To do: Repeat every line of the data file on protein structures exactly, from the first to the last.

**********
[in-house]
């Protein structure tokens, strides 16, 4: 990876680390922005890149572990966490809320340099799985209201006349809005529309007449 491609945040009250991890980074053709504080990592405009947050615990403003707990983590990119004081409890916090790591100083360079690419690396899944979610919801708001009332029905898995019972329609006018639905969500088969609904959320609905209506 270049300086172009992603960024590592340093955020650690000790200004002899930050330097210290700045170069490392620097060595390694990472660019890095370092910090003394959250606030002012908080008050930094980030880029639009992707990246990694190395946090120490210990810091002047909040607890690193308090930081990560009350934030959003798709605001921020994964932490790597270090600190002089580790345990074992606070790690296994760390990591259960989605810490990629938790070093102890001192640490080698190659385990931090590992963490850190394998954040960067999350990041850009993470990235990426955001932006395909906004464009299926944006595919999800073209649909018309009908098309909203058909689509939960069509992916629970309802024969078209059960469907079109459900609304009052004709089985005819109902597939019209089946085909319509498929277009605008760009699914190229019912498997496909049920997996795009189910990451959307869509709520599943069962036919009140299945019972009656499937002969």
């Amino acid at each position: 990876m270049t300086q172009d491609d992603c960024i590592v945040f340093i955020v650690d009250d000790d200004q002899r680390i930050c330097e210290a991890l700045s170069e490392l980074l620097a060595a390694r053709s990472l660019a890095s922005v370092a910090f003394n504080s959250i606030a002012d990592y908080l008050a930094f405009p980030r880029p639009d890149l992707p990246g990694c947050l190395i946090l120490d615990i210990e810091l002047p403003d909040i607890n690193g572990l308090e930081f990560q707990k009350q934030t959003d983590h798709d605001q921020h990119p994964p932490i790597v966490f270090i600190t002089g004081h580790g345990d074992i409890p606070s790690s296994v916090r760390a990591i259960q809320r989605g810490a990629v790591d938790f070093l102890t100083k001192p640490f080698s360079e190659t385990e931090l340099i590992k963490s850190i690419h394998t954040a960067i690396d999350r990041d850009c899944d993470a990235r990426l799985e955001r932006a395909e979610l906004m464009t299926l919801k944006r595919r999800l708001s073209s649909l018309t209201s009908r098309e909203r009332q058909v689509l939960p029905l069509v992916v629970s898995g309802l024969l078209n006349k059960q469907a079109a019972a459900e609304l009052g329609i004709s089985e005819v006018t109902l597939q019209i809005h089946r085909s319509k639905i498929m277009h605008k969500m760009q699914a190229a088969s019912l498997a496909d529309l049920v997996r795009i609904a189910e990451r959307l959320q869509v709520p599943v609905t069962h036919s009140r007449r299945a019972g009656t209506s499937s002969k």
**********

[in-house]
């Protein structure tokens, strides 16, 4: 990876680390922005890149572990966490809320340099799985209201006349809005529309007449 491609945040009250991890980074053709504080990592405009947050615990403003707990983590990119004081409890916090790591100083360079690419690396899944979610919801708001009332029905898995019972329609006018639905969500088969609904959320609905209506 270049300086172009992603960024590592340093955020650690000790200004002899930050330097210290700045170069490392620097060595390694990472660019890095370092910090003394959250606030002012908080008050930094980030880029639009992707990246990694190395946090120490210990810091002047909040607890690193308090930081990560009350934030959003798709605001921020994964932490790597270090600190002089580790345990074992606070790690296994760390990591259960989605810490990629938790070093102890001192640490080698190659385990931090590992963490850190394998954040960067999350990041850009993470990235990426955001932006395909906004464009299926944006595919999800073209649909018309009908098309909203058909689509939960069509992916629970309802024969078209059960469907079109459900609304009052004709089985005819109902597939019209089946085909319509498929277009605008760009699914190229019912498997496909049920997996795009189910990451959307869509709520599943069962036919009140299945019972009656499937002969």
């Amino acid at each position: 990876m270049t300086q172009d491609d992603c960024i590592v945040f340093i955020v650690d009250d000790d200004q002899r680390i930050c330097e210290a991890l700045s170069e490392l980074l620097a060595a390694r053709s990472l660019a890095s922005v370092a910090f003394n504080s959250i606030a002012d990592y908080l008050a930094f405009p980030r880029p639009d890149l992707p990246g990694c947050l190395i946090l120490d615990i210990e810091l002047p403003d909040i607890n690193g572990l308090e930081f990560q707990k009350q934030t959003d983590h798709d605001q921020h990119p994964p932490i790597v966490f270090i600190t002089g004081h580790g345990d074992i409890p606070s790690s296994v916090r760390a990591i259960q809320r989605g810490a990629v790591d938790f070093l102890t100083k001192p640490f080698s360079e190659t385990e931090l340099i590992k963490s850190i690419h394998t954040a960067i690396d999350r990041d850009c899944d993470a990235r990426l799985e955001r932006a395909e979610l906004m464009t299926l919801k944006r595919r999800l708001s073209s649909l018309t209201s009908r098309e909203r009332q058909v689509l939960p029905l069509v992916v629970s898995g309802l024969l078209n006349k059960q469907a079109a019972a459900e609304l009052g329609i004709s089985e005819v006018t109902l597939q019209i809005h089946r085909s319509k639905i498929m277009h605008k969500m760009q699914a190229a088969s019912l498997a496909d529309l049920v997996r795009i609904a189910e990451r959307l959320q869509v709520p599943v609905t069962h036919s009140r007449r299945a019972g009656t209506s499937s002969k």